Culture of Guyana

Did you know? While musing the topic of Guyana’s culture, the lyrics from an old but warm, uniquely motivational and encouraging childhood song, “Born in the land of the Mighty Roraima” comes to mind:

Mt. Roraima. Elevation 2,810 m (9,220 ft)

So, like the mountains, the sea, and the rivers
Great, wide, and deep in our lives we will be

Onward, upward may we ever go,
Day by day in strength and beauty grow
Till at length we each of us may show
What Guiana’s sons and daughters can be![1]

Arguably, in his hunt for El Dorado, Sir Walter Raleigh missed what even back then could have been easily imagined. This “Land of Many Waters” offered significantly greater returns of unmatched natural beauty and promise as opposed to merely – gold… Today, Guyana is a rich geographical treasury of flora, fauna, and warm cultural hosting that historically reflects:

The influence of African, Indian, Amerindian, British, Portuguese, Chinese, Creole, Latin American, and Dutch cultures.[2] And somewhat understandably, Guyana is one of a few mainland territories in South America “easily confused” as part of the Caribbean…

But despite visual ties to the Caribbean, obviously the above list of people groups morphed into a unique, enchanting cultural mix. For visitors to Guyana, the culture is much more than curry and roti, cook-up rice or unique refresh of coconut water. It’s far and away too intricate an experience to easily compare:

Consider: Holidays in Guyana, while landmarks to her colonial past, unabashedly serve as seasonal reminders and rewards for and of – a better future.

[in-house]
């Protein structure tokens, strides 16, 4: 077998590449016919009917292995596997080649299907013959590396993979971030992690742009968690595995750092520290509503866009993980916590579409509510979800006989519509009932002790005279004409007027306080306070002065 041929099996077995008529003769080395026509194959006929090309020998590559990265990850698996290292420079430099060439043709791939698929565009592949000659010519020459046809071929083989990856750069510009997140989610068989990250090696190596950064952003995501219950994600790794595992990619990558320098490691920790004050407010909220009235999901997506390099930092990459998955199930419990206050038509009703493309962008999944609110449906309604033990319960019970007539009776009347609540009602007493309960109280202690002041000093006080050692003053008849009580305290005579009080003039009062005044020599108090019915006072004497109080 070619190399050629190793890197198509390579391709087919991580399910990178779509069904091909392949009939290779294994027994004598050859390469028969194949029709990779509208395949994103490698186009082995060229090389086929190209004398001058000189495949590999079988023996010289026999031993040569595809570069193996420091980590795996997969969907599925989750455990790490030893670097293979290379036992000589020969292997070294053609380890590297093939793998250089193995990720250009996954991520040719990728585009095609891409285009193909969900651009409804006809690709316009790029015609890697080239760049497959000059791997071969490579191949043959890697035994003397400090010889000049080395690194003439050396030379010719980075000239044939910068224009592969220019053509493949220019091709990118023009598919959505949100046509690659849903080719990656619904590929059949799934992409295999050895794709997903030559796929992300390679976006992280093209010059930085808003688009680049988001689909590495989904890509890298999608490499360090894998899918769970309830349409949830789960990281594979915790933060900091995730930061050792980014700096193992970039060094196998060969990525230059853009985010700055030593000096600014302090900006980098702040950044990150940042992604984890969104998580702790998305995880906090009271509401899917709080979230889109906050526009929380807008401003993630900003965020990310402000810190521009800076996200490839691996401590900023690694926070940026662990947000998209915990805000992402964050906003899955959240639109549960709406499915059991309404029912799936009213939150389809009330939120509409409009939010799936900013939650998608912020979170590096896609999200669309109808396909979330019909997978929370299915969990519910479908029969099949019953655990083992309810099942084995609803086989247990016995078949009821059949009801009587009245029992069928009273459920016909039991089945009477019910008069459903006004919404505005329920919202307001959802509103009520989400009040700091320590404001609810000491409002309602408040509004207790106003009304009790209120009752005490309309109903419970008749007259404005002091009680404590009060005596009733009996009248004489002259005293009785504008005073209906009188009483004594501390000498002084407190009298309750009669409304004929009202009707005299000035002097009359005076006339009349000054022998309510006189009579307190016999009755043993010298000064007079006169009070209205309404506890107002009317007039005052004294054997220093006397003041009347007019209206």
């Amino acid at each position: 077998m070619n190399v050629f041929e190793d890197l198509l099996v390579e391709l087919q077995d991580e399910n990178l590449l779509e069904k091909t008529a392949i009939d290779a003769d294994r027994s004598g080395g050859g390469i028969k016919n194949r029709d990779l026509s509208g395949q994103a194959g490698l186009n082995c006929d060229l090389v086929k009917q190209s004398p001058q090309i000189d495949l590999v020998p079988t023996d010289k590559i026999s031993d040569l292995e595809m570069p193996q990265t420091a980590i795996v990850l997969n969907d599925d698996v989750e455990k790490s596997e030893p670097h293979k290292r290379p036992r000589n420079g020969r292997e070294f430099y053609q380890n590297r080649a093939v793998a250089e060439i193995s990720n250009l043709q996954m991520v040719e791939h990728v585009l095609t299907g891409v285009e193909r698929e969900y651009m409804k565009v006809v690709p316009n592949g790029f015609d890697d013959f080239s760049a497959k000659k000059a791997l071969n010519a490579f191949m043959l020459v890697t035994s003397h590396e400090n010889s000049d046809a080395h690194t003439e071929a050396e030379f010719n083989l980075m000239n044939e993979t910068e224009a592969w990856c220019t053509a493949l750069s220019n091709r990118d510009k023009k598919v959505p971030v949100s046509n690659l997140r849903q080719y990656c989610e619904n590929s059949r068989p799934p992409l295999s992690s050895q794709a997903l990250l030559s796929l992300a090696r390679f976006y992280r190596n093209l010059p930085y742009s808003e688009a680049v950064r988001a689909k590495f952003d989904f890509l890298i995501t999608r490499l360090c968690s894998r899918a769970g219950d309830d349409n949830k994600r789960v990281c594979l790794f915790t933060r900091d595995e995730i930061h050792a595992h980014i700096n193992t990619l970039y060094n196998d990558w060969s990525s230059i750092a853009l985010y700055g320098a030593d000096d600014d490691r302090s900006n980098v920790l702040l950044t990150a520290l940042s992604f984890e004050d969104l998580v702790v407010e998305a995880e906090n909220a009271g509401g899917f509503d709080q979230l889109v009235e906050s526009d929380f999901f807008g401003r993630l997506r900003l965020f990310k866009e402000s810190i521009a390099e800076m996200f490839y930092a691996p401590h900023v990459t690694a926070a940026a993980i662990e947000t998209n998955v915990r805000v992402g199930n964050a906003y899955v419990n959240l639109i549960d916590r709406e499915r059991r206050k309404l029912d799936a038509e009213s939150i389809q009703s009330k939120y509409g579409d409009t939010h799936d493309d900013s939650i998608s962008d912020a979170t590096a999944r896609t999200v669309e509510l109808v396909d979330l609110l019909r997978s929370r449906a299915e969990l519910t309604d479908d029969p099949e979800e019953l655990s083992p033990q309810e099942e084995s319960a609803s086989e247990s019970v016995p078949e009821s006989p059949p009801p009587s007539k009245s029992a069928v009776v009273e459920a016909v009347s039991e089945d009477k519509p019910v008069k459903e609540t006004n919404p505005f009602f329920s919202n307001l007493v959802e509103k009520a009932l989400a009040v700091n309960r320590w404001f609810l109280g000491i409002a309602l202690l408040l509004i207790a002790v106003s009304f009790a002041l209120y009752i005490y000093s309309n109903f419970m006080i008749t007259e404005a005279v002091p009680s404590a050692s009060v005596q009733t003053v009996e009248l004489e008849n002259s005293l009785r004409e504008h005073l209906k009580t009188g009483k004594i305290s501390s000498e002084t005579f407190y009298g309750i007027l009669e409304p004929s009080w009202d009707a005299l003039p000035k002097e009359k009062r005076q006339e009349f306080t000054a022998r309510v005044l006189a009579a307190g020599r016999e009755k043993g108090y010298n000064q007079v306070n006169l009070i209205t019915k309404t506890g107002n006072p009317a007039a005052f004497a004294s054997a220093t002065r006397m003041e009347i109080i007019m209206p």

In Guyana, hope for a better future is huge. For like many countries, her past is a painful quilt of blood and battery from colonialism and slavery’s cruel whip.  

But rather than dwell on past evils, the daughters and sons of Guyana are rather, prone to tirelessly work – and easily sing. Sing their cultural songs of undying hope:

And the dawning of thy glory.
O’er the long – long night is cast.
O arise triumphant, glorious, 
From the ashes of the past. (Repeat)

In closing, the hard choice of “nomad” is still one shouldered by many young Guyanese. Consequently now, her vast and uniquely influential diaspora are citizens, residents, or otherwise attached to “foreign lands” worldwide. But life-long cultural ties of “my home” etched in unforgettable lyric and song will never fail to (even if only inwardly) resonate:

And though I rove o’er hill and dale and brave old Neptune’s foam,
O’er crags and rocks and mossy dells, I still will turn me home;

For when at length I come to die, I want no gilded tomb,
Just let me rest within thy breast, where thy sweet flowers bloom,
Where thy sweet flowers bloom.

‘Course, while the “ensuing years” of a Guyana nomad typically results in familial and other ties ‘too hard to undo”, the advice of Paul in Colossians 3:23 “And whatever ye do, do it heartily, as to the Lord, and not to men” seems intuitively to instruct and encourage the lifestyle or culture of the usual “personal sampling” of Guyana:

Onward, upward may we ever go, day by day in strength and beauty grow
Till at length we each of us may show, what Guiana’s sons and daughters can be!


Carlton J. Bruce aka Dr B.
GO! Editor & Ministry Partnership Development